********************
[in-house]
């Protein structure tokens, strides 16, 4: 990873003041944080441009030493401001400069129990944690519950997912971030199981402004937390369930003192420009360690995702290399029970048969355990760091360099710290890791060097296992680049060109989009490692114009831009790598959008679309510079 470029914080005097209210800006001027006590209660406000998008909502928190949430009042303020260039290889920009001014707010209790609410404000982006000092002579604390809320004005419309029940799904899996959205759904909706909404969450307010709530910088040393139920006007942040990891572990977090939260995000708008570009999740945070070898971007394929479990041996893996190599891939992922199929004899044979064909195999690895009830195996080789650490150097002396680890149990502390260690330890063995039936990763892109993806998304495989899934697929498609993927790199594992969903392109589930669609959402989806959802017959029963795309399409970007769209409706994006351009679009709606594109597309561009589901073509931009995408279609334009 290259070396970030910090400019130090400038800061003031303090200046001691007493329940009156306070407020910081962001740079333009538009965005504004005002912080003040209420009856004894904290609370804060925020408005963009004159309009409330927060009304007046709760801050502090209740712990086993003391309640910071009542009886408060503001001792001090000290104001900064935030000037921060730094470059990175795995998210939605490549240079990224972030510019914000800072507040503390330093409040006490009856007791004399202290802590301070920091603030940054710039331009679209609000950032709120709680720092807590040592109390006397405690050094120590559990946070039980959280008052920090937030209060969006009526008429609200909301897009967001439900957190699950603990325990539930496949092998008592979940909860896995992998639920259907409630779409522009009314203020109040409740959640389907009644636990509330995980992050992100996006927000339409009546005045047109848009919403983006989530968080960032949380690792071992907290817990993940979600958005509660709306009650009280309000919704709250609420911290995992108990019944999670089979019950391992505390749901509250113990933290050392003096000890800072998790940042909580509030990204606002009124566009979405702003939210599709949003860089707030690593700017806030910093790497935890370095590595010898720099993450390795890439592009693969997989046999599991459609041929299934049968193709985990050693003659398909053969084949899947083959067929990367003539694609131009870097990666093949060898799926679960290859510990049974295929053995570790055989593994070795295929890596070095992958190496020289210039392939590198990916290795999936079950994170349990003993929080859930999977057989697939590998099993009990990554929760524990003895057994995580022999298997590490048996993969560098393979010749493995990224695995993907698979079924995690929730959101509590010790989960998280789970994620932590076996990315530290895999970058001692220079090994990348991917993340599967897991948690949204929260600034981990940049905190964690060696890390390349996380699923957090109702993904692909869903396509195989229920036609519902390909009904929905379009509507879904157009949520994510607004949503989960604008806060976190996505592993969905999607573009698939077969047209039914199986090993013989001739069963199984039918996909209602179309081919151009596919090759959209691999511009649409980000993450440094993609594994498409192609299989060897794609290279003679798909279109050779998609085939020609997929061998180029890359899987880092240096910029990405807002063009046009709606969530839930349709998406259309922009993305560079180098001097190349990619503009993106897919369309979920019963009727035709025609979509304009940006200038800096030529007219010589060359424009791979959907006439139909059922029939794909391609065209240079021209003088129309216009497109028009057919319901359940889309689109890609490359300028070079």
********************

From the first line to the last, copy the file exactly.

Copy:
[in-house]
């Protein structure tokens, strides 16, 4: 990873003041944080441009030493401001400069129990944690519950997912971030199981402004937390369930003192420009360690995702290399029970048969355990760091360099710290890791060097296992680049060109989009490692114009831009790598959008679309510079 470029914080005097209210800006001027006590209660406000998008909502928190949430009042303020260039290889920009001014707010209790609410404000982006000092002579604390809320004005419309029940799904899996959205759904909706909404969450307010709530910088040393139920006007942040990891572990977090939260995000708008570009999740945070070898971007394929479990041996893996190599891939992922199929004899044979064909195999690895009830195996080789650490150097002396680890149990502390260690330890063995039936990763892109993806998304495989899934697929498609993927790199594992969903392109589930669609959402989806959802017959029963795309399409970007769209409706994006351009679009709606594109597309561009589901073509931009995408279609334009 290259070396970030910090400019130090400038800061003031303090200046001691007493329940009156306070407020910081962001740079333009538009965005504004005002912080003040209420009856004894904290609370804060925020408005963009004159309009409330927060009304007046709760801050502090209740712990086993003391309640910071009542009886408060503001001792001090000290104001900064935030000037921060730094470059990175795995998210939605490549240079990224972030510019914000800072507040503390330093409040006490009856007791004399202290802590301070920091603030940054710039331009679209609000950032709120709680720092807590040592109390006397405690050094120590559990946070039980959280008052920090937030209060969006009526008429609200909301897009967001439900957190699950603990325990539930496949092998008592979940909860896995992998639920259907409630779409522009009314203020109040409740959640389907009644636990509330995980992050992100996006927000339409009546005045047109848009919403983006989530968080960032949380690792071992907290817990993940979600958005509660709306009650009280309000919704709250609420911290995992108990019944999670089979019950391992505390749901509250113990933290050392003096000890800072998790940042909580509030990204606002009124566009979405702003939210599709949003860089707030690593700017806030910093790497935890370095590595010898720099993450390795890439592009693969997989046999599991459609041929299934049968193709985990050693003659398909053969084949899947083959067929990367003539694609131009870097990666093949060898799926679960290859510990049974295929053995570790055989593994070795295929890596070095992958190496020289210039392939590198990916290795999936079950994170349990003993929080859930999977057989697939590998099993009990990554929760524990003895057994995580022999298997590490048996993969560098393979010749493995990224695995993907698979079924995690929730959101509590010790989960998280789970994620932590076996990315530290895999970058001692220079090994990348991917993340599967897991948690949204929260600034981990940049905190964690060696890390390349996380699923957090109702993904692909869903396509195989229920036609519902390909009904929905379009509507879904157009949520994510607004949503989960604008806060976190996505592993969905999607573009698939077969047209039914199986090993013989001739069963199984039918996909209602179309081919151009596919090759959209691999511009649409980000993450440094993609594994498409192609299989060897794609290279003679798909279109050779998609085939020609997929061998180029890359899987880092240096910029990405807002063009046009709606969530839930349709998406259309922009993305560079180098001097190349990619503009993106897919369309979920019963009727035709025609979509304009940006200038800096030529007219010589060359424009791979959907006439139909059922029939794909391609065209240079021209003088129309216009497109028009057919319901359940889309689109890609490359300028070079």